Use a double boiler to melt the wax. This involves placing a heatproof container with the wax inside a saucepan with water. The water gently heats the wax to the proper temperature without scorching it. The melting point of wax varies by type – soy wax melts at 115-145°F, paraffin wax at 130-150°F, and beeswax at 144-147°F. Use a thermometer to monitor the temperature and avoid overheating.

When pouring melted wax into containers, go slowly and gently to prevent bubbles. Tilt and rotate the container to coat the sides. Leave a little headspace at the top since the wax will shrink slightly as it cools and cures. Allow the candles to fully harden for at least 24 hours before trimming the wick or lighting.

With care and patience during melting and pouring, you can achieve clean, attractive candles with an even burn. For more details, refer to this guide from Shopify:

Cooling and Curing

Proper cooling and curing are critical steps when making candles at home. After pouring the melted wax into containers, it’s important to let the candles sit undisturbed as they cool and harden. This cooling process can take 6-12 hours depending on the type of wax and container size. Avoid moving or handling the candles during this time, as this can disrupt the wax structure and lead to cracks or indentations on the surface.

Once the candle wax has fully hardened, the curing process begins. Curing means letting the candle sit for 1-2 weeks before burning so that the inner structure stabilizes. During this curing time, molecules in the wax continue to crystallize and settle. This results in an even burn and maximum fragrance throw when the candle is lit. Rushing to burn a candle too soon can lead to poor wax adhesion, uneven melting, and diminished scents. Patience is key.

So when making homemade candles, be sure to allow proper cooling and curing time. This simple but important step helps candles look and smell their absolute best. Refer to your wax manufacturer’s recommendations for ideal cooling and curing times.


Troubleshooting Issues

Making candles at home can sometimes lead to problems, but most issues that arise can be easily fixed. Here are some of the most common candle making problems and solutions:

Weak Scent Throw

If your candle’s scent is not as strong as you’d like, there are a few things you can try. Be sure you are using the recommended amount of fragrance oil – generally 6-8% of your wax weight. Cure your candle for at least 24 hours before burning to allow the scent to fully permeate the wax. Clean your candle jar thoroughly to remove any residual scents. Opt for fragrance oils labeled for candles, as these hold their scent better when burned.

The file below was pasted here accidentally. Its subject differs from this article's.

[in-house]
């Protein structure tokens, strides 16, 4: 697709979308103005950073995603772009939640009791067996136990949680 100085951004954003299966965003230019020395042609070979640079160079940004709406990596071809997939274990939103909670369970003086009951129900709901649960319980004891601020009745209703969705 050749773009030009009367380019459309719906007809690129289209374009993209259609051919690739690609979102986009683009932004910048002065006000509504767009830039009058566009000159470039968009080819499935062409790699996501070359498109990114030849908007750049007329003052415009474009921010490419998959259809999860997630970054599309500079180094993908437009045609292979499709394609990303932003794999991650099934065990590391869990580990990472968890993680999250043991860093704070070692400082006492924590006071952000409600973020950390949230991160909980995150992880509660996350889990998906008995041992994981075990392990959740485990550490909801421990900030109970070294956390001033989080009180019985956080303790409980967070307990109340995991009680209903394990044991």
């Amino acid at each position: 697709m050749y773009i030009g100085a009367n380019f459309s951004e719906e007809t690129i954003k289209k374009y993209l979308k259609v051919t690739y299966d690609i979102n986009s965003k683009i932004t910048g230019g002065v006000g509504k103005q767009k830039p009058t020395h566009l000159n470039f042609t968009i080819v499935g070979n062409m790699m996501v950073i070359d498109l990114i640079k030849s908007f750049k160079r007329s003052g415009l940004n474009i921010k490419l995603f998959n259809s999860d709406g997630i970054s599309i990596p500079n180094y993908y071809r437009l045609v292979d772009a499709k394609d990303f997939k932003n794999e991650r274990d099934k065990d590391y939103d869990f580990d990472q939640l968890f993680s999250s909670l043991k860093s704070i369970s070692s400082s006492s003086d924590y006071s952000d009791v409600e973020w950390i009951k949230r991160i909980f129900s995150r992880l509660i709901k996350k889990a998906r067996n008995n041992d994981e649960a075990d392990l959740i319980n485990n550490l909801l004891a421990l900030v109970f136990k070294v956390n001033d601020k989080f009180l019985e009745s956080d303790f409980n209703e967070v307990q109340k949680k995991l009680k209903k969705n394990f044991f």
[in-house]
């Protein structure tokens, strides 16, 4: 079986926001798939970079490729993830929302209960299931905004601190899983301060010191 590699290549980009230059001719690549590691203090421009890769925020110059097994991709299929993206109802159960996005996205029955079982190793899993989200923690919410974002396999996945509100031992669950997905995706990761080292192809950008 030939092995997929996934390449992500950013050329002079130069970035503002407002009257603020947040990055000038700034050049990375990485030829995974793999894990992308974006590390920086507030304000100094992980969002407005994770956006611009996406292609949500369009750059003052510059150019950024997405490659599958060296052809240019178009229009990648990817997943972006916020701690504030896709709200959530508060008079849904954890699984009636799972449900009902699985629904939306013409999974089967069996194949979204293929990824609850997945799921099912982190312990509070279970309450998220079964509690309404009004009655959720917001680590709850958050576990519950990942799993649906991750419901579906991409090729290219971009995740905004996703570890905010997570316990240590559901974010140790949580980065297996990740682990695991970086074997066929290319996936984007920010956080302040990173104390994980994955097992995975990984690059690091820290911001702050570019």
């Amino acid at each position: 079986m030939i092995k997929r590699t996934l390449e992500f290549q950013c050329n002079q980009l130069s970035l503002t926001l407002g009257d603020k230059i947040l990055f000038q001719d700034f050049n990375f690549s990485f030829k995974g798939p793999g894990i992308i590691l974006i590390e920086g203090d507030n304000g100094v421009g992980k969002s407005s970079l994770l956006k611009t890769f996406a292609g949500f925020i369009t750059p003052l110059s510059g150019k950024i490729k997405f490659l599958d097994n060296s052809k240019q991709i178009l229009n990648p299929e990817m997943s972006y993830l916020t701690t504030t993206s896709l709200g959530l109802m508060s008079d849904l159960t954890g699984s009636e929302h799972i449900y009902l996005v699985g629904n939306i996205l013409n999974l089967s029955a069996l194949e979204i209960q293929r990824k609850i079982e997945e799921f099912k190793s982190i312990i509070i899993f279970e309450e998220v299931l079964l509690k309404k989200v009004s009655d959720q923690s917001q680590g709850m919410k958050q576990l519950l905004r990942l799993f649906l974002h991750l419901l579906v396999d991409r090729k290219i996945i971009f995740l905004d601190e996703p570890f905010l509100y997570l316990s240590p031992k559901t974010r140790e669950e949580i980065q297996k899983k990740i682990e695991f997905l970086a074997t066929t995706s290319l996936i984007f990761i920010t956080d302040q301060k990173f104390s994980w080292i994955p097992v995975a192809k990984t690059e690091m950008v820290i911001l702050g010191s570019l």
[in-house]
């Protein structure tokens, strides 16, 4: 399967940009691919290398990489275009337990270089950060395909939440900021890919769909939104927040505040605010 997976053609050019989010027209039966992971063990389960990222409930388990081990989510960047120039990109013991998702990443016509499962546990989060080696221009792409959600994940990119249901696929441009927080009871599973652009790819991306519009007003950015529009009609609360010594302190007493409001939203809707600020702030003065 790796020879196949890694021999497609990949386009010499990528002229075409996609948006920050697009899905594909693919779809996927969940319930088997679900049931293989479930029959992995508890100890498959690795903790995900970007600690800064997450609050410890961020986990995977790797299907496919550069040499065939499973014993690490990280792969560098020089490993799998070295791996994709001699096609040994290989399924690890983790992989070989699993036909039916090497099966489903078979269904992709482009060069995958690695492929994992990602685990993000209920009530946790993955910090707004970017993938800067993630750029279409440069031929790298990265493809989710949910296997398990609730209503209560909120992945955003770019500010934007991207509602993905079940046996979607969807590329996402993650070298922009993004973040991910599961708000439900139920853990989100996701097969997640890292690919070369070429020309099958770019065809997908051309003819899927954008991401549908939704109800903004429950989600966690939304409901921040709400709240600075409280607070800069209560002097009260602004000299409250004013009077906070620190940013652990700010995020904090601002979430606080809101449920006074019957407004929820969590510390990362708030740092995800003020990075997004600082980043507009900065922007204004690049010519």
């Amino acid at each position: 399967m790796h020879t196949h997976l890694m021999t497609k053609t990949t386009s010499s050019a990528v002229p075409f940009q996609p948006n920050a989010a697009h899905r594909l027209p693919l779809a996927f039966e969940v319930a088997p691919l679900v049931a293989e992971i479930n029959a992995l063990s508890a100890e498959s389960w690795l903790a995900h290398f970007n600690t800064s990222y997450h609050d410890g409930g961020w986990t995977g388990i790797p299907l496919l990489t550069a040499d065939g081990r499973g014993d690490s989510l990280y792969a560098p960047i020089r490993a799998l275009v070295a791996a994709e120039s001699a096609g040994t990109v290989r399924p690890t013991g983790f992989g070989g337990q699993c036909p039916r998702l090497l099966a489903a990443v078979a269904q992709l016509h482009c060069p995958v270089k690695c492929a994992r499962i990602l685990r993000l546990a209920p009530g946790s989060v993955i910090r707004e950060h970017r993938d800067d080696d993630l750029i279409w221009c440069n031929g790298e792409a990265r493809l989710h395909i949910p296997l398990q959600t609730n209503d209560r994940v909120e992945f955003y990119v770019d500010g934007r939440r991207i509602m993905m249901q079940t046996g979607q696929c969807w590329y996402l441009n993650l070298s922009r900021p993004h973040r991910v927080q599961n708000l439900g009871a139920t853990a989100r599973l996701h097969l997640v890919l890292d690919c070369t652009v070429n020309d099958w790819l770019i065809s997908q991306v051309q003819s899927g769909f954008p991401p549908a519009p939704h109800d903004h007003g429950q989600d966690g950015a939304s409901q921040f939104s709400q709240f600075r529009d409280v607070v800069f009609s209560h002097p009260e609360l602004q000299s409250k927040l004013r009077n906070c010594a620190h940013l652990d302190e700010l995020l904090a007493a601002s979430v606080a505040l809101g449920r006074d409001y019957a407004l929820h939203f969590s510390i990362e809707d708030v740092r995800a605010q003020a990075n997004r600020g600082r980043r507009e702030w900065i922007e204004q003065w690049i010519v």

Wet Spots

Wet spots on the surface of a burning candle occur when an area of wax reaches a higher temperature than surrounding wax. To prevent this, carefully trim wicks to 1⁄4 inch before lighting, and make sure jars are clean and free of moisture. Avoid drafts while candles are burning. If wet spots develop, try a shorter wick next time.



Sooting happens when a wick is too large for the wax pool, causing incomplete combustion. Trim wicks to 1/4 inch before each burn to prevent excess soot. For paraffin candles, use a bigger wick; for soy or beeswax, use a smaller wick. If soot develops, let the candle burn for a few hours to correct itself before trimming the wick.

Cracks or Holes

Cracks and holes can form if candles cool too quickly after pouring. Allow poured candles to cool gradually, avoid drafts, and do not move candles until set. Insulate candle molds to slow cooling. If holes develop after burning, your wick may be too large; use a smaller wick next time.

Tips and Tricks

Here are some handy tips and tricks to help make candle making easier and more fun:

One of the best practices when making candles is to anchor your wick at the top and bottom of the mold using putty or sticky tack, according to Stone Candles (source). This helps keep the wick centered and upright as the wax cools.

Investing in a few handy tools can make the process smoother. A thermometer is essential for monitoring wax temperatures. Silicone molds make releasing candles easier. And a heat gun speeds up cooling to help candles cure faster.

When it comes to decorating, get creative with layers, embeds, and scent mixing. Try a striped effect by pouring alternating colors. Insert dried flowers or other objects into the wax for one-of-a-kind designs. Blend complementary scents like vanilla and lavender to make signature candles.

Keep an inspiration journal to remember what works. And don’t worry about mistakes – just remelt and repour the wax as needed.


Overall, making candles as a beginner can be an easy and fulfilling activity with the right preparation and supplies. While there are some basic techniques to learn, the process mostly involves simple melting, pouring, and cooling steps. The biggest hurdles tend to be choosing the right wax for your needs and getting the wick sized properly. But with practice, patience, and an understanding of the basics, anyone can make professional-looking candles from the comfort of their own home.

For those looking to take their candle making further, there are many online resources and communities for troubleshooting issues, finding recipes and techniques, and connecting with other makers. Helpful next steps include experimenting with different waxes, scents, molds, and creative designs. But the most important thing for beginners is to have fun with the process and see each candle as a learning experience.